This month we have been busy upgrading the goat accommodation in the shed. The goats were living in one large pen but that was giving us no end of trouble. More than a year on and Lily’s kid Lulu will just not stop suckling. We have separated them for months at time but as soon as they are reunited, she’s back on the milk.
Both Lily and Belinda are milked twice daily and we use that milk for cheese, butter and ice cream so with the now nearly fully grown kid taking a huge part of it, it’s a real problem. We have tried taping Lily’s teats with micropore and painting on Stop ‘n’ Grow but whereas this might deter a nail biter, it seems goats like the taste and the tape was soon removed.
We decided to split the big pen into three and spent several weeks building their new living quarters. We have learnt a thing or two about goats since we built the original pens.
- Put the hay racks up high. Goats mostly stand on their hind legs to eat it where they take it out of the top of the rack and scatter it all over the ground. Once it’s been on the floor, they won’t touch it. It gets trodden into the bedding and wasted.
- Don’t put the water bucket anywhere near the hay. They won’t drink from it if there is a strand of hay floating on top. But more importantly mount the bucket on the wall, higher than their tails (to avoid accidents)!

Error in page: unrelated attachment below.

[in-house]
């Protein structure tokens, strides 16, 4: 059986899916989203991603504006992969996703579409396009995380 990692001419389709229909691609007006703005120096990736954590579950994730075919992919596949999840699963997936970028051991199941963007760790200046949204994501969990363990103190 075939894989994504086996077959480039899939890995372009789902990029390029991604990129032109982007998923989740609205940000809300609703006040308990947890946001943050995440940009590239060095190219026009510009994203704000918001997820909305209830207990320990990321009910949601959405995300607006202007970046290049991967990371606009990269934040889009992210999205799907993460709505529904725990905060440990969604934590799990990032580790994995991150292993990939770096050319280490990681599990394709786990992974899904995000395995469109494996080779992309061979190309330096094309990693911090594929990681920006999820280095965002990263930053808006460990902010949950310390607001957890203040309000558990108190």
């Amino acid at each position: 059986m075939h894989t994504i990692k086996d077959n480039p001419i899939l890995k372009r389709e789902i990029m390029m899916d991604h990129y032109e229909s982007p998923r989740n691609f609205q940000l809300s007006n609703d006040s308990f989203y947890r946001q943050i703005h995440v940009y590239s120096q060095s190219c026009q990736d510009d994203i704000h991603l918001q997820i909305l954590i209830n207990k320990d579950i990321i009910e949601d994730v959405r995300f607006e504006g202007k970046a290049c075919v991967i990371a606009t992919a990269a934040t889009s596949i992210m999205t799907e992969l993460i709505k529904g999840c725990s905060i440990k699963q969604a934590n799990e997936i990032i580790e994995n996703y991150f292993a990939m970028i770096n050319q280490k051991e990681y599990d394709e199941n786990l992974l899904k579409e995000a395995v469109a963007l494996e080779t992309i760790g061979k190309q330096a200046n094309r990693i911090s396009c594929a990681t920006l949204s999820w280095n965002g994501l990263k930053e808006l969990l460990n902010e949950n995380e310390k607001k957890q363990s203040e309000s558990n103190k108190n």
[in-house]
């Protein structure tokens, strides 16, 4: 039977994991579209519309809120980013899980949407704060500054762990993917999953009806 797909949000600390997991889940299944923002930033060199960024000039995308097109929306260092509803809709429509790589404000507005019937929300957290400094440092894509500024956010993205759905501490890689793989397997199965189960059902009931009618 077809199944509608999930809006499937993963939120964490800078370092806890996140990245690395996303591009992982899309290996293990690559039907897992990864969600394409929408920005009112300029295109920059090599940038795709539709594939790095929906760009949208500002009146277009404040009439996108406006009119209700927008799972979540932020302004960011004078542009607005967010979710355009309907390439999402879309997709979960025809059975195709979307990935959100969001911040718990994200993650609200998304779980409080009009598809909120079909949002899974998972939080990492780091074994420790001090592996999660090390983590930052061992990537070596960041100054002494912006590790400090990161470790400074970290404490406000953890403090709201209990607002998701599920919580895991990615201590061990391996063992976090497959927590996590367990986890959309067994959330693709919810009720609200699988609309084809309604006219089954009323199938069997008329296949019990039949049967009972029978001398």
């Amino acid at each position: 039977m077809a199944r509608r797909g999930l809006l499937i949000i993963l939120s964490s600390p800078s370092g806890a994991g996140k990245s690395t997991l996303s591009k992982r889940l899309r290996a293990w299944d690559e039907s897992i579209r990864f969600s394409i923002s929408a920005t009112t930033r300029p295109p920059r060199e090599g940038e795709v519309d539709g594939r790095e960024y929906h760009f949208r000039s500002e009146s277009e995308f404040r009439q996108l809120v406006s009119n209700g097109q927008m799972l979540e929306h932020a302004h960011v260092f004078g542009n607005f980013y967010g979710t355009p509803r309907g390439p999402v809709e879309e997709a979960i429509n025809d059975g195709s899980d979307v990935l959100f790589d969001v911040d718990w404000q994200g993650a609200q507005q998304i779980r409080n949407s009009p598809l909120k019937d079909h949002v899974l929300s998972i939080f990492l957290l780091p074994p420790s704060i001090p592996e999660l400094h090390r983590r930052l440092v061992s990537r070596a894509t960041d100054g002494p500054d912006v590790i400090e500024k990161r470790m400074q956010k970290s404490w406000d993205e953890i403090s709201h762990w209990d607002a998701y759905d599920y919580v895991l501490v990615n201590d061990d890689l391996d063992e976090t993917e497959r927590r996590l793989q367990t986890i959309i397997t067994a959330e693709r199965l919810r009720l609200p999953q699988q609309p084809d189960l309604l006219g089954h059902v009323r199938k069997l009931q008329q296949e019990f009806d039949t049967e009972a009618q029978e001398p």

The new pens have been made from fence posts and recycled pallets and now they are finished look very professional and also cosy.
We have put Lily in her own room as since she’s such a softie, the other goats tend to bully her. Next to her is her naughty kid, Lulu so that they can remain close but she cannot get access to the precious milk. She is housed with the other kid Betsy, who belongs to Belinda.
Belinda herself is back living with her original roommate Anastasia. Those two seem to rub along fine with just the occasional head butting session.
In addition to the above, we have also built a second milking table so now we are able to milk two goats at the same time – progress!
With the girls all happily settled in their new homes, that frees up the rest of the shed for lambing time – a way off yet but it’s best to be prepared.